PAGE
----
The Naval Shipbuilding Enterprise Primes have been working together now for over 12 months looking at the workforce demand and supply across the shipbuilding enterprise. At this stage we’ve got a really good understanding of the workforce demand.
There’s work ongoing now is analysing the demand data to see how and where that demand could potentially be met from Australia and to identify any gaps. Early indications are that there are areas where there are some quite significant gaps. The next body of work will look at the workforce pipeline design solution that will these fill gaps and then we will implement that solution to deliver the skills and experience to the enterprise in the right timeframe.
In practice there’s a short term challenge and a long term challenge to meeting the demand. The short term challenge is probably the most concerning because when you have a look at the numbers at the moment, I think it’s fair to say that Australia does not currently have all of the skills and experience it’s going to require to meet these program needs. So there’s got to be more work done to deal with the short term problem.
In the longer term it’s really a question about the pipeline and making sure it is fat enough in order to bring the volume
of skills and experience through. There’s already a lot of work going on all the way from schools, all the way through the higher education system to get that in place.
ADM: How do you engage with various organisation at those different points to make sure that pipeline is fit for purpose?
Davis: We have the Naval Shipbuilding College (NSC) – it’s the conduit by which industry can bring all the components to the table and they can be integrated so we can get a holistic view. But in terms of the demand, the shipbuilding primes have collaborated to define their requirements using a common taxonomy, the way in which we describe these different skills. This allows the workforce demand data to be integrated to build a complete picture.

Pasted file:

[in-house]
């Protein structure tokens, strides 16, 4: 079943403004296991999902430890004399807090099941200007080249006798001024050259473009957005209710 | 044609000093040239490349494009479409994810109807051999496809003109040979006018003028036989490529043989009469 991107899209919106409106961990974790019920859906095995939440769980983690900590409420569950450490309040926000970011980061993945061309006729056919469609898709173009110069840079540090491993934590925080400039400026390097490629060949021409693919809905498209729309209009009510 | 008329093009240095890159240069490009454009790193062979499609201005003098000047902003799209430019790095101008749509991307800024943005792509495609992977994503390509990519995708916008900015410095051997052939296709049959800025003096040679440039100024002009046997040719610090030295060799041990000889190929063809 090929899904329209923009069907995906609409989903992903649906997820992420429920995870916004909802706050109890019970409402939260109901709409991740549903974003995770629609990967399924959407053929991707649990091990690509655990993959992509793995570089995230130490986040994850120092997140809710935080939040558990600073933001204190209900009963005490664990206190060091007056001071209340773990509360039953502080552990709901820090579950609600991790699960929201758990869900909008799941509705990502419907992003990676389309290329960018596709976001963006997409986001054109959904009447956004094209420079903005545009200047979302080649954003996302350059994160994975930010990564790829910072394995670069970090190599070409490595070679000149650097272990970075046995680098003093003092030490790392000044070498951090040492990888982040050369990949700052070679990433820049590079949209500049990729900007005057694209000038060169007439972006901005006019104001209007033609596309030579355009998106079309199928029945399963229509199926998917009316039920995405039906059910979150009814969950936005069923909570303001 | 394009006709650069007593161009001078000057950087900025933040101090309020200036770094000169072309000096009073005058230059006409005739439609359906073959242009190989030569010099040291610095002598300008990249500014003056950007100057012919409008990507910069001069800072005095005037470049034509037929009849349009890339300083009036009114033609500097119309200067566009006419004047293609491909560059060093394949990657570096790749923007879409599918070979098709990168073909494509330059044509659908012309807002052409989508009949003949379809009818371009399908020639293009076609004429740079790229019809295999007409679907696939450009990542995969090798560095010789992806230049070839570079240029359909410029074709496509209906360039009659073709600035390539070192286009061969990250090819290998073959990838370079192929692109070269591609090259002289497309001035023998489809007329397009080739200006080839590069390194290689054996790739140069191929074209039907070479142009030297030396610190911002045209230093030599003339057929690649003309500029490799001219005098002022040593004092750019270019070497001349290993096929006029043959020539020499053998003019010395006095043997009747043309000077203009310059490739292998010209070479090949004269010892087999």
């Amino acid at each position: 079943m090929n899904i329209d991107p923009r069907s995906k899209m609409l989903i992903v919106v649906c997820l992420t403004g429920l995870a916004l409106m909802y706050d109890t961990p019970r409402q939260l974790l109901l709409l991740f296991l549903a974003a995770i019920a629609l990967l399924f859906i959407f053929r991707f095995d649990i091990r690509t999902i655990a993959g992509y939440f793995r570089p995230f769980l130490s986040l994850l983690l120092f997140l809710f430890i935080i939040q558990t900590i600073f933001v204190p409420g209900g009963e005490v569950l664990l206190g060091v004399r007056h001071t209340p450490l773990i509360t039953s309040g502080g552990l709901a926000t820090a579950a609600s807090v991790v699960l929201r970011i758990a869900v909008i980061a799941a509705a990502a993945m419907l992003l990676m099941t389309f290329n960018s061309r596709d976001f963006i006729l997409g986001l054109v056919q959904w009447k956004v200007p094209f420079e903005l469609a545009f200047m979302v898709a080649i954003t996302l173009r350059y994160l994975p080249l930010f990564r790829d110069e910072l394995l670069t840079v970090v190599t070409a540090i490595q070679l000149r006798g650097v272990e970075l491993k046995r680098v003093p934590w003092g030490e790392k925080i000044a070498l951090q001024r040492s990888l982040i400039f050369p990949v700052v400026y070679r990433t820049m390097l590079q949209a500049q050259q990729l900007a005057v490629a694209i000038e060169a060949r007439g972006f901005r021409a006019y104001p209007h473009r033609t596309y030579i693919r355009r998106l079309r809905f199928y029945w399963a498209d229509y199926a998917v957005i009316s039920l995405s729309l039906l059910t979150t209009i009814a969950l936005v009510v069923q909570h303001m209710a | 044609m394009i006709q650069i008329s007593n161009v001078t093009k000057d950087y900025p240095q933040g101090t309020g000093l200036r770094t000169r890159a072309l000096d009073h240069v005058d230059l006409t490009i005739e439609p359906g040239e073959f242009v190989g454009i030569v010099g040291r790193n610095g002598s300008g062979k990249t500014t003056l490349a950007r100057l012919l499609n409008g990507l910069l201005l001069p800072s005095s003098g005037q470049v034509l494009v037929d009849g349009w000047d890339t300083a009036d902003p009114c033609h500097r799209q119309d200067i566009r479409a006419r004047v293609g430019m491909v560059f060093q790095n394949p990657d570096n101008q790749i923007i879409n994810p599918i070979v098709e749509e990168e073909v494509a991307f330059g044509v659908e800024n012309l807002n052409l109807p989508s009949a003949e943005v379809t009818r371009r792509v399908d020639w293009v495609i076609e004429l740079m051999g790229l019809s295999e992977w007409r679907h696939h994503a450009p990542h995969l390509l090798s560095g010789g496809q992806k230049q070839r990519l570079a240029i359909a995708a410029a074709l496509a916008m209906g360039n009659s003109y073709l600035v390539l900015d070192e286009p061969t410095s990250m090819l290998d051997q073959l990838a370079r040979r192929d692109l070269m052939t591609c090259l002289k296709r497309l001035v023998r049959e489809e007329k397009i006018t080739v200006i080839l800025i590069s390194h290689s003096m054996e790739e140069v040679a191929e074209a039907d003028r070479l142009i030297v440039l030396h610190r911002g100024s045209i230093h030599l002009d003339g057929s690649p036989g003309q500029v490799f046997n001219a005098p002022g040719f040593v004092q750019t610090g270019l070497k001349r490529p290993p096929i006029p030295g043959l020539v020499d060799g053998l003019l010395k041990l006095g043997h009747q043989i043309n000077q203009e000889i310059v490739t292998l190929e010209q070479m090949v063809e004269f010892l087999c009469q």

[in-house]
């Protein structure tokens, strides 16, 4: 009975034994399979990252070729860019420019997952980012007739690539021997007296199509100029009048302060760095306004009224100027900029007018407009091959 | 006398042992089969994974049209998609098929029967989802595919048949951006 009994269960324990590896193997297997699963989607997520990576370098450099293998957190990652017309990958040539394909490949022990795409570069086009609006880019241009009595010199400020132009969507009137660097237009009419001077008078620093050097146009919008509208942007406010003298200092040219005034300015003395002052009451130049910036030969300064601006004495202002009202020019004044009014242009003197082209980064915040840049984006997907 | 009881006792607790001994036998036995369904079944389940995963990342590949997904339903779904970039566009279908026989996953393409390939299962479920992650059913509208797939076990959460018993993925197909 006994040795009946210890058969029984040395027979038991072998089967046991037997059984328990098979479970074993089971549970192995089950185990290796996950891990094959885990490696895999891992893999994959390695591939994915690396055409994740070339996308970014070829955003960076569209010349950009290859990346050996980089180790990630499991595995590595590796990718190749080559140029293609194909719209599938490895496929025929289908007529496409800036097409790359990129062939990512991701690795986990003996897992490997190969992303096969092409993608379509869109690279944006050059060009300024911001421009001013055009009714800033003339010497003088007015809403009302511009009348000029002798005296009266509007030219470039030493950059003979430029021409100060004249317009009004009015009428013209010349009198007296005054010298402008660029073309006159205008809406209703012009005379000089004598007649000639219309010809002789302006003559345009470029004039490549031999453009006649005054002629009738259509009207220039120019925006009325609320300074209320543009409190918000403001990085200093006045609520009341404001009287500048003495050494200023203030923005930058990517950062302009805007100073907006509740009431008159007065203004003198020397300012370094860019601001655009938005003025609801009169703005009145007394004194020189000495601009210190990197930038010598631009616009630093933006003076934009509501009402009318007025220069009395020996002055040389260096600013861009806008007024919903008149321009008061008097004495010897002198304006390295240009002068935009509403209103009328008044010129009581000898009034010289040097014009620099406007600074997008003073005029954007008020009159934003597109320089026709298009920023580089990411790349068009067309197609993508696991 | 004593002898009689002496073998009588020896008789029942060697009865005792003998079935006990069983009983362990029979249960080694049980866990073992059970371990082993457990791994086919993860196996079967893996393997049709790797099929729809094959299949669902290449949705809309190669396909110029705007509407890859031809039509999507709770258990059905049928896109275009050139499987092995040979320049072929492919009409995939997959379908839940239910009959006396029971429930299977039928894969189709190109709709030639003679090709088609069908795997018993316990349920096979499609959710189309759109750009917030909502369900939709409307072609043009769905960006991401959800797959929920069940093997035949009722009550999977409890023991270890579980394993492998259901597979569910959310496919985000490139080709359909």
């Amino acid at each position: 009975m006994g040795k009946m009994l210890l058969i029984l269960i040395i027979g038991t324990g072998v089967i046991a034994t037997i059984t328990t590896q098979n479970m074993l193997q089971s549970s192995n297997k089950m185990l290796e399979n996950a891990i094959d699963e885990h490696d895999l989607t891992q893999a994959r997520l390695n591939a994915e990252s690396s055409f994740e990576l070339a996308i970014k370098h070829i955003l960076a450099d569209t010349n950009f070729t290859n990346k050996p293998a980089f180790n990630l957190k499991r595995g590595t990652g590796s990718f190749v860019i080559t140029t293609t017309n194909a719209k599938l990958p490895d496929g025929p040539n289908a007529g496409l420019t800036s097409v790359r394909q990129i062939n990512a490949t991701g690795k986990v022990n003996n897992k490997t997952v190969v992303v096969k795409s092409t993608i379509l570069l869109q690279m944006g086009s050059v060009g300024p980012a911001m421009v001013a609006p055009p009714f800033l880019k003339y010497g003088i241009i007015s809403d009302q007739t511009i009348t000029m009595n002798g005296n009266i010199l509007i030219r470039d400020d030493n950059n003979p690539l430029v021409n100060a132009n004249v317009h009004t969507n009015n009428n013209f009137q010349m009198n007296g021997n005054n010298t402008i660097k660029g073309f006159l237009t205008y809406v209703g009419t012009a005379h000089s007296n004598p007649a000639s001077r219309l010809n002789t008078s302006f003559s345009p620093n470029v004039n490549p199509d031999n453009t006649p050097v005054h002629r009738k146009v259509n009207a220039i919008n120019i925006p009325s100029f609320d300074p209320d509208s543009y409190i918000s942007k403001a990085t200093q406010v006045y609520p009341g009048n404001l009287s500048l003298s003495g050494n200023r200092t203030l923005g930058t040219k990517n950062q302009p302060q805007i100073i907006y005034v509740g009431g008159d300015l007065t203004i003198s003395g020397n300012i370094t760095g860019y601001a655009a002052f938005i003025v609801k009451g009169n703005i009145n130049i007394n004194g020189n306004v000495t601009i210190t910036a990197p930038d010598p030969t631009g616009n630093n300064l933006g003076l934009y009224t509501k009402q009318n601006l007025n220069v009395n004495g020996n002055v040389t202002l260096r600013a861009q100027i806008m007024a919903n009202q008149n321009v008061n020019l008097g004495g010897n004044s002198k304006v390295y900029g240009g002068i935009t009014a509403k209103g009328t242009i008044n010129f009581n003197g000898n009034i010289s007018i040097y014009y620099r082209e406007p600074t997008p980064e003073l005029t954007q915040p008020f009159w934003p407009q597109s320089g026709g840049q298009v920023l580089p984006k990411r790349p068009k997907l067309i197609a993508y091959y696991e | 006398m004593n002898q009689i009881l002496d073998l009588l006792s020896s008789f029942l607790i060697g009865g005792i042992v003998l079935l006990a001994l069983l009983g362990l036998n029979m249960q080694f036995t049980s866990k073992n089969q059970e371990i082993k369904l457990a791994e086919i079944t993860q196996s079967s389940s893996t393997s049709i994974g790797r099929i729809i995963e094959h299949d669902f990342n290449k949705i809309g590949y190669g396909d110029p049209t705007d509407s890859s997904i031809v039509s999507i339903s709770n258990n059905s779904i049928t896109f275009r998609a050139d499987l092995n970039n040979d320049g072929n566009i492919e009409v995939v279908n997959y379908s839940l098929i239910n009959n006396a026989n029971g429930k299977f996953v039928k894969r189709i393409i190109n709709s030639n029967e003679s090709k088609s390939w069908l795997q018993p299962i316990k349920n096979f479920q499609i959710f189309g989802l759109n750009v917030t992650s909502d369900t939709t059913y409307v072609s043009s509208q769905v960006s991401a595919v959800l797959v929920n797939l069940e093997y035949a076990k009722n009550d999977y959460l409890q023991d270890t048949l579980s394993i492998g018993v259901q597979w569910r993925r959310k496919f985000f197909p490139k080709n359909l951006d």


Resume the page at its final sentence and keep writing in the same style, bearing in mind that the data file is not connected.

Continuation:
In terms of the training materials, we’re also sharing our IP to say ‘For us an underwater basket weaver looks like this and has these competencies’, and comparing that with frigate builder BAE Systems Australia. We’re also bringing forward our own corporate training needs analysis and putting that into the pool to work out what good looks like.
Taken as a whole, there’s a real marked change in the level of industrial collaboration which is occurring to resolve the skills problem, without Defence prompting, that’s really what we have been doing as industry to help drive towards a system solution.
The challenge in terms of doing the design and the delivery of that system is one of the key roles for NSC. Industry sits on the NSC governance board and we help direct the flow of priorities and actions which are passed to NSC for them to go and prosecute.
As an aside, when you have a look at what has been achieved through industrial collaboration on workforce, there is opportunity to get that same sort of paradigm in other areas of the enterprise as well, but for workforce it’s growing I think quite well.
With respect to workforce experience, Naval Group has a frame of reference which suggests that typically for program
success you need about 30 per cent of the workforce to have the requisite experience to drive the program and deliver outcomes, and that’s quite a large number.
The work we’re doing now is looking at how do we grow that experience pool in Australia, noting that the last Collins finished in 2001. It’s been a long time since we built a submarine in Australia.
ADM: Is there an agreement not to poach from ASC to make sure that Collins can retain its capability while we go through that transition between classes?
Davis: For the Collins sustainment, we’ve agreed with ASC that we won’t draw resources from there. Now obviously there will be times when people choose to leave but we don’t actively seek to recruit from ASC.
ADM: As part of Collins LOTE discussions, is there scope for the LOTE to act as a test bed for Future Submarine? Is that actively being worked?
Davis: Yes. We signed a framework agreement with ASC in March which has several core pillars, ranging from the tactical through to strategic levels. At a tactical level we’re working with ASC to look at ways to build the health and safety culture within a new submarine construction yard. ASC have been through a very long journey to get there and they’ve got there; they have a great yard now.